Review: Pax by Sara Pennypacker

Story about a boy and his fox, with a serious look at war and its costs.

Publication date: 25th February 2016
Publisher: HarperCollins

Pax is a truly inspiring book, focusing on loss both personal and universal. It is especially topical at the moment when victims of war are in the news, presented through so many different lenses. The novel carefully avoids commenting on the positives and negatives of war, but highlights its implications.

Although arguably not much ‘happens’ in the book, I’m having a hard time reviewing it without feeling like I would be spoiling it for future readers with everything I reveal. Everything about this book was so well-written and intriguing, that I can only urge you to pick it up for yourselves.

I really enjoyed Pennypacker’s writing. Looking through the eyes of the fox was written eloquently; as far from a gimmick as possible. Her interest in the animal – as noted in the epilogue – is evident. The characters are beautifully constructed, and Pax’s is a fascinating portrayal, which avoids anthropomorphism whilst simultaneously exploring his personality.

I recommend Pax unconditionally. It’s wonderfully written and a captivating story for all ages. This is a masterful novel from Pennypacker, which touches on identity, regret and family. I look forward to reading her next book.

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Review: The Search for the Homestead Treasure by Ann Treacy

Excellent historical fiction about a little-known Minnesota community.

Publication date: 19th May 2016
Publisher: University of Minnesota Press

The Search for the Homestead Treasure spans two generations of Swedish immigrants to the US. Combining the carefully researched history of this community with that of the Romani Gypsies in the area – all under the auspices of a mystery story, the novel is ambitious and it pays off.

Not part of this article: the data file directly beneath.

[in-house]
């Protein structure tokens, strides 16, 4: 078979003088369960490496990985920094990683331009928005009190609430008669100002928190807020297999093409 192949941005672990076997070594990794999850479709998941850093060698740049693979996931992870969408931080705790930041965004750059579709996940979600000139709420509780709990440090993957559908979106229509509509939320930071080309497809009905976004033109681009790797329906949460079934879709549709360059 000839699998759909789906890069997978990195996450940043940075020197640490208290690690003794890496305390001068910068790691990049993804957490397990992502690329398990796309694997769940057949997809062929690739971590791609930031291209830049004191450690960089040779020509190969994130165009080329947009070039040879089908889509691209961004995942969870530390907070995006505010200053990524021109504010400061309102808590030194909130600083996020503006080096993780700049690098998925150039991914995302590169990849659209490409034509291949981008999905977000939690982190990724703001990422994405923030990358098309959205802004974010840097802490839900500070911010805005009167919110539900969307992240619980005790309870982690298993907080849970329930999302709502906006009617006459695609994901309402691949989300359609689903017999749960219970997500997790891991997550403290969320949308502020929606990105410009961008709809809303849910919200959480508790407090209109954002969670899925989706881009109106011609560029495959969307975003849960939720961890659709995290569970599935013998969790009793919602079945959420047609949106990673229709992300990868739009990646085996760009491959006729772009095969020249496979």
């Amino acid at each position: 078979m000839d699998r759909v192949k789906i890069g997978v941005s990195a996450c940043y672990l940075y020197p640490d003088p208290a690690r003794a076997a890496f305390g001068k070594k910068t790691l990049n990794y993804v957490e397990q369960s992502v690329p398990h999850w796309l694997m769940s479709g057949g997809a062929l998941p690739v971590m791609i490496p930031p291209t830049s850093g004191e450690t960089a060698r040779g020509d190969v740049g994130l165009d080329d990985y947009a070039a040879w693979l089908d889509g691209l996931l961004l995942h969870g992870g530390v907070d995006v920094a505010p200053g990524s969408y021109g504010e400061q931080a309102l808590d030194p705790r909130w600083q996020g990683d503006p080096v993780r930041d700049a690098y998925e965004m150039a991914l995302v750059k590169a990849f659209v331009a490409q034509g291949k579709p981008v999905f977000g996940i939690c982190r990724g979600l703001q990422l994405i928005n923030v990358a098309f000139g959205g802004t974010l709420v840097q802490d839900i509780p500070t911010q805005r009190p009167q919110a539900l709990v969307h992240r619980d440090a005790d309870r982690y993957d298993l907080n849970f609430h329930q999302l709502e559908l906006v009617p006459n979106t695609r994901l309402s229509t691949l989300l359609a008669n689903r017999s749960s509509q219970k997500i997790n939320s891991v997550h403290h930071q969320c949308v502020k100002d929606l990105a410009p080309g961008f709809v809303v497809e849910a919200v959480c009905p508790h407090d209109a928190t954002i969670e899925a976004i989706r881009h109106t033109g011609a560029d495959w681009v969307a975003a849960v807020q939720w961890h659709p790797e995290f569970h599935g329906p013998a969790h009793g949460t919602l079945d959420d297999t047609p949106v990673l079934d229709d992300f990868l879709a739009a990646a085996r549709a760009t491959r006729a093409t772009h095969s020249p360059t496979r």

Treacy is evidently psychologically astute, tuned in to the actions and fears of a young girl from centuries ago. The extensive explanatory epilogue is a perfect conclusion to the book, as the reader is able to delve deeper into the reality of the characters. Treacy admits to autobiographical elements – which arguably give the work its distinct air of authenticity – as well as the extent of her poetic licence.

The Gunnarsson family are also sensitively presented, as they deal with the grief of losing a son and brother. The theme which underpins the reader’s growing relationship with the protagonist, Martin, is subtly expounded and fascinating to follow. It blends beautifully with the discoveries he makes about the family’s past, and its intertwined destiny with the eponymous Homestead.

I recommend this novel as a first foray into historical fiction. Especially interesting as a glimpse into rural life in the early 20th century, as well as as a mystery. The social issues raised by the depiction of family are also worth taking into consideration.